Research Theme

XZ Group at Washington University in St. Louis pursues research on the design and optimization of micro-scale autonomous systems with enhanced efficiency, resilience, and security. We take a cross-layer co-design approach that vertically integrates innovations from algorithm, computer architecture, circuits, and sensing/actuation mechanism layers of a full system stack.

One major focus of our research is to achieve end-to-end energy efficiency in autonomous cyber-physical systems with several research thrusts:

The unprecedented rapid growth of data and the end of Dennard scaling have brought computation energy efficiency into focus in both academia and industry. Techniques such as dynamic frequency and voltage scaling and near-threshold computing have been actively explored in low-power mobile devices, as well as in high-performance Exascale computing. Computation in miniaturized autonomous systems faces even more stringent power budget and higher real-time performance demand, and this trend will continue as we deploy more advanced artificial intelligence in those systems. Our research looks into leveraging hardware acceleration and heterogeneous architecture to improve the energy efficiency of robotic computation including perception, cognition, and control, and we plan to explore novel analog and mixed-signal domain computing to close the efficiency gap.

However, computation energy is only part of the puzzle. In a cyber-physical system such as an autonomous robot, signals have to cross the boundary between the physical world to the information/cyber world before they can be processed computationally. Extracting and converting the analog signals to useful information represented by digital bits can cost significant energy, sometimes even surpassing computation energy. We envision a new paradigm where useful information is optimally extracted from the analog domain across channels and modalities by leveraging the optimization framework of deep learning.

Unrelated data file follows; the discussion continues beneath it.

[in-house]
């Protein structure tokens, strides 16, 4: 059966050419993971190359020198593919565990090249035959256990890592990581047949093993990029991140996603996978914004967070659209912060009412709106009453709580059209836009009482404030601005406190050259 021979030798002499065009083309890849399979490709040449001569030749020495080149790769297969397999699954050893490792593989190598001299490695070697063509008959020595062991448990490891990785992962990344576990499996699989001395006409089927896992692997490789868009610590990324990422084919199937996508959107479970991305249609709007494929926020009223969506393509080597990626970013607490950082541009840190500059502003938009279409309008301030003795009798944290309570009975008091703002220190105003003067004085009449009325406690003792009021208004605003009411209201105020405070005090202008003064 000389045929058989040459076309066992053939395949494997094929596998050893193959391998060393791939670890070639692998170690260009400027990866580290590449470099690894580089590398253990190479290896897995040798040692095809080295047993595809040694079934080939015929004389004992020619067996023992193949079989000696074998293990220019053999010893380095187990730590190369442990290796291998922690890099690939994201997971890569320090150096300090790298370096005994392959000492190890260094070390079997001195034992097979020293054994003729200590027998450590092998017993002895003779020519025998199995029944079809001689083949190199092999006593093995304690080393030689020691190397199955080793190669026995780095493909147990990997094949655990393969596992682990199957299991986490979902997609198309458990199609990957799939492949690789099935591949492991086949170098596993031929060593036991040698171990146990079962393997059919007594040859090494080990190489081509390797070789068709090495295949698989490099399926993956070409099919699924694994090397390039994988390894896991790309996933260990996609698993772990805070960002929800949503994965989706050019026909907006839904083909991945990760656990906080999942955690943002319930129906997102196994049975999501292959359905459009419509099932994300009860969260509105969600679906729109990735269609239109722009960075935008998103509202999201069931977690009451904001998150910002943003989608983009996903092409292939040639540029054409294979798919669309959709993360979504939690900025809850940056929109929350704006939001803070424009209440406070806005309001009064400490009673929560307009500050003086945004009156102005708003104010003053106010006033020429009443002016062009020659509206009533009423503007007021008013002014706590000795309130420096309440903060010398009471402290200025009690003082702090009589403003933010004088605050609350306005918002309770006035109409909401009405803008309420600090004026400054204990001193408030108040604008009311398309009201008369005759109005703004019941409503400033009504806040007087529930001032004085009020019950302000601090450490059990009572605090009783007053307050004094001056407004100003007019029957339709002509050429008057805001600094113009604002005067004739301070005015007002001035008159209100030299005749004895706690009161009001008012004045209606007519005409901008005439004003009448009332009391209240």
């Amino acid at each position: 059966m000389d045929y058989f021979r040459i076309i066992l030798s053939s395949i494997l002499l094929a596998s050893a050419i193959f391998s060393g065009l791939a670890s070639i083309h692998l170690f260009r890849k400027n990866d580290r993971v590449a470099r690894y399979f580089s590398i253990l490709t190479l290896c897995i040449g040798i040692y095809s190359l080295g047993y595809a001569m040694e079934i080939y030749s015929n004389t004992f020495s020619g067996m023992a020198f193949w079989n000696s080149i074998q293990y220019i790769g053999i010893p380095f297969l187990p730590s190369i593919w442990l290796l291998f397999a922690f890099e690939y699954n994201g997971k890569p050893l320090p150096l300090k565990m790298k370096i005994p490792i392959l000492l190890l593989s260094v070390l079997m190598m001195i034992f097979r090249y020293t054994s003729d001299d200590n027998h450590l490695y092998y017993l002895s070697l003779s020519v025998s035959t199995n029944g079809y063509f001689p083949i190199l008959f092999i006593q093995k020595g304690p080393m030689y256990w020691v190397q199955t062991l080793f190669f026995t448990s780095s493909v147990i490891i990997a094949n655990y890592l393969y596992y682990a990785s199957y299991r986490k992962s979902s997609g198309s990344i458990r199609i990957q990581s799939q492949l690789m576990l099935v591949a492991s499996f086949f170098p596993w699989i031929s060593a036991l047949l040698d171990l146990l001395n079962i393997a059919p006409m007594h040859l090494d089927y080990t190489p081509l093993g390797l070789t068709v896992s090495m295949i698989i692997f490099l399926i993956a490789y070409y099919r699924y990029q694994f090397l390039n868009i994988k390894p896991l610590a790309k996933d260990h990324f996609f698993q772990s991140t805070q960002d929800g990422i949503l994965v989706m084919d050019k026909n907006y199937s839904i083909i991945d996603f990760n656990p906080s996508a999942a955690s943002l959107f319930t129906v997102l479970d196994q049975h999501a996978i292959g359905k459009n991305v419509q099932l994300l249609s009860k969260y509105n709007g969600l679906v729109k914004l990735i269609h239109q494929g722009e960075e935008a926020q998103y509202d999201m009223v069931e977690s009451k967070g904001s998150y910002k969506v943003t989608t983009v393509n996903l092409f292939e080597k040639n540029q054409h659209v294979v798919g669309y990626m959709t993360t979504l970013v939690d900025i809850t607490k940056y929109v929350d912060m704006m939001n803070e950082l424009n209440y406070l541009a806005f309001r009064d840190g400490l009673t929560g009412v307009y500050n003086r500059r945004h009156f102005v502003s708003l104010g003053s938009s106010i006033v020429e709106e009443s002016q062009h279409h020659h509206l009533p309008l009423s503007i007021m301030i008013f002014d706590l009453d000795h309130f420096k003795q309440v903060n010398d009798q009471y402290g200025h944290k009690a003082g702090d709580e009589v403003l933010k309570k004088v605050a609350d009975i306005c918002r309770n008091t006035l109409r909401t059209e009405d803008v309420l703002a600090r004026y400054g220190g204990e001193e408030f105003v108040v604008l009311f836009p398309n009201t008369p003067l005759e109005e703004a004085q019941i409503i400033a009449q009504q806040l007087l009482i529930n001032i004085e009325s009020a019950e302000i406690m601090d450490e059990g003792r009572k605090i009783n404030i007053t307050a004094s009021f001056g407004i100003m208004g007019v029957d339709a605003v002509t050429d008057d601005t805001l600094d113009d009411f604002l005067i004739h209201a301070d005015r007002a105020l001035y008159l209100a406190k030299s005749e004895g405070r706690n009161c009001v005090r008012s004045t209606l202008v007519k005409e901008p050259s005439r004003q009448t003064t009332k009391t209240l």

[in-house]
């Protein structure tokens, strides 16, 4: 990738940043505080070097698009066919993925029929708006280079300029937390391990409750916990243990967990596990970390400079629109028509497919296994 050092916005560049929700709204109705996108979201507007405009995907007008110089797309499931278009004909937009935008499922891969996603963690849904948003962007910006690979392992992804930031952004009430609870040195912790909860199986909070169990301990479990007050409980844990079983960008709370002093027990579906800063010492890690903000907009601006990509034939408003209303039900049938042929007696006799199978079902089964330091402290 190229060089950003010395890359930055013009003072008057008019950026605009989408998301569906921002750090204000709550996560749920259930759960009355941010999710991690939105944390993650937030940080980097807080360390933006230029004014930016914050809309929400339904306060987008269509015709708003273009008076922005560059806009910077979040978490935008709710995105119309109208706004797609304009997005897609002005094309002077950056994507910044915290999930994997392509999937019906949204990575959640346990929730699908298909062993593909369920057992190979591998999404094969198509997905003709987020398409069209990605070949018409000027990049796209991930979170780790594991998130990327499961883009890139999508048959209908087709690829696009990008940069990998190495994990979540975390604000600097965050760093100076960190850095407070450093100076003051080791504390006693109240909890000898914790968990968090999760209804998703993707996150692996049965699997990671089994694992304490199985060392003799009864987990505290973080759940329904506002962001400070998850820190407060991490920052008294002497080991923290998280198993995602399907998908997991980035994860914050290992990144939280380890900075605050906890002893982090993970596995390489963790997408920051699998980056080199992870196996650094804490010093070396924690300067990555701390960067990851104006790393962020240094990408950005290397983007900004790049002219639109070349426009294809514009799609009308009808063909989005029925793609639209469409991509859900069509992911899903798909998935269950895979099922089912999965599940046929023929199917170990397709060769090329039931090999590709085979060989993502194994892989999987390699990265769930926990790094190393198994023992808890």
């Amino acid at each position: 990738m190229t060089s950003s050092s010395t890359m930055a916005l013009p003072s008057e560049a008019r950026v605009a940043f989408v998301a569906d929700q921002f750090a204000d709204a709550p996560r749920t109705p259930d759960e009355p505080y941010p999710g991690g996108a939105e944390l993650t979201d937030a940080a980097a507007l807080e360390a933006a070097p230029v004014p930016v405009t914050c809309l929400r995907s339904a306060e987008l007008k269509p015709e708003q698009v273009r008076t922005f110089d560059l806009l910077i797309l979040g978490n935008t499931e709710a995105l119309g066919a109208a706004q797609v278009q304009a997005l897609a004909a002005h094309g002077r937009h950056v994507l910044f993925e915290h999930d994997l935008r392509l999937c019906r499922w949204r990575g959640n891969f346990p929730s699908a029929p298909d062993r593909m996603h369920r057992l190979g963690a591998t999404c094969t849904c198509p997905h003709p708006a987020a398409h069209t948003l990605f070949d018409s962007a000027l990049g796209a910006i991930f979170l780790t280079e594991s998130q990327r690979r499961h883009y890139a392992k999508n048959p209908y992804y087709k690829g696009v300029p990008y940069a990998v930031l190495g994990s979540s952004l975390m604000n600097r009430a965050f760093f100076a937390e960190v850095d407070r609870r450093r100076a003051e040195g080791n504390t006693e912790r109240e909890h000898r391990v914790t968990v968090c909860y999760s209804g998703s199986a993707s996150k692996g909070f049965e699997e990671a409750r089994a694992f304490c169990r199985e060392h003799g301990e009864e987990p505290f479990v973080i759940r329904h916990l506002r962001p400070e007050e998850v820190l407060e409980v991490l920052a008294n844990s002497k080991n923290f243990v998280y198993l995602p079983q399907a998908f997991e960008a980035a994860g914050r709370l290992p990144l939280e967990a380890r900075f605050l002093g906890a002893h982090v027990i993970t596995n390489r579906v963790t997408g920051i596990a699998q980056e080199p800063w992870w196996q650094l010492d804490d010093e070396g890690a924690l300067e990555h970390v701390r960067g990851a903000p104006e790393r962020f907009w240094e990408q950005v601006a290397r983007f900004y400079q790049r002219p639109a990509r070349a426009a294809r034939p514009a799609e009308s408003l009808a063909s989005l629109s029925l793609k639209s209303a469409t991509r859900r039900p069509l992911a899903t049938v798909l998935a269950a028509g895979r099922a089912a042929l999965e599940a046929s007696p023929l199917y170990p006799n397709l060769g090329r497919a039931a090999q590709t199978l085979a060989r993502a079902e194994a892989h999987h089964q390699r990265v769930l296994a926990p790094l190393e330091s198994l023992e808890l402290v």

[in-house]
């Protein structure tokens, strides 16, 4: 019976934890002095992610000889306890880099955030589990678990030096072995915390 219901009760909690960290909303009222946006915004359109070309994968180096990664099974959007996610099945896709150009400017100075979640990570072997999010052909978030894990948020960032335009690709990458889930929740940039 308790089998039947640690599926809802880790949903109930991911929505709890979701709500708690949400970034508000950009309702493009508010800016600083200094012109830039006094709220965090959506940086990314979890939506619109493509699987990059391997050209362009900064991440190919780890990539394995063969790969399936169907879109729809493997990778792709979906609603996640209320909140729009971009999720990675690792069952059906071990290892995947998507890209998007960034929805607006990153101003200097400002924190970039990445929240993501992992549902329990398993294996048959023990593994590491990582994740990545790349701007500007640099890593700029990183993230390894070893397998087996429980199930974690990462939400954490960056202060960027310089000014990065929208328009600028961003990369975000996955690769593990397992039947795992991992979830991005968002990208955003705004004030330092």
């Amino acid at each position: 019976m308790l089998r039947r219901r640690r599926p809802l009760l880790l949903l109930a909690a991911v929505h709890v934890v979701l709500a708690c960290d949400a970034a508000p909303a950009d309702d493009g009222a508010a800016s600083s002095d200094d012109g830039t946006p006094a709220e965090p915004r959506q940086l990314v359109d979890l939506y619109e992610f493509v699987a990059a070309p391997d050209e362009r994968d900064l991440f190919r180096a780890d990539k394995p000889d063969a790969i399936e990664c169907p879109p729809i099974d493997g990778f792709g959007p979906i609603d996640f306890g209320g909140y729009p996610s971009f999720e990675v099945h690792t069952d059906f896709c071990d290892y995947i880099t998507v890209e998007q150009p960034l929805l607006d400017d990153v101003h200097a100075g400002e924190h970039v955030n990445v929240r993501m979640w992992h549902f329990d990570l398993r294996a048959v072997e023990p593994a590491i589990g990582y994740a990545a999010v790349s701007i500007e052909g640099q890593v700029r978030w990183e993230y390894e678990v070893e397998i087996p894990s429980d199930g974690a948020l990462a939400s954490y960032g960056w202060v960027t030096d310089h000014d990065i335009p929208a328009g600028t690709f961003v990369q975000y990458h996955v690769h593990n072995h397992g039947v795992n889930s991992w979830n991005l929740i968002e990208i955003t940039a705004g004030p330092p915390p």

Much efforts have been devoted to improving efficiency at the power consuming load side, yet energy is invariably lost along the power delivery path. For a holistic treatment of energy efficiency optimization, we are interested in the cross-layer dynamic interactions between the computational workload and the power delivery subsystem. While current power delivery subsystem is often fixed hardware, we believe a software-defined configuration is possible and could offer superior efficiency performance.

Another research direction we are forging ahead is to study how energy efficiency and system resiliency are intertwined in today’s complex cyber-physical platforms and to develop a principled approach to managing it, especially in meso-scale platforms, which fall in between the macro-scale power grid and the micro-scale on-chip power management of integrated circuits:

Power distribution among components in existing cyber-physical systems is rigid and fixed at design time, which is proving increasingly brittle in the face of the growing complexity and dynamism of these systems. These limitations are particularly evident in meso-scale systems due to semantic mismatches between ensuring precise power management and the complexity of high-level task, as well as model uncertainty inherent in the diverse sources of variability from the system. Our research will pioneer a layered modular power flow orchestration framework to enable agile yet resilient power distribution and allocation without comprising efficiency.

Finally, in addition to the relationship between efficiency and resilience, we are investigating the intricate trade-off between efficiency and security with a focus on side-channel attack vulnerability.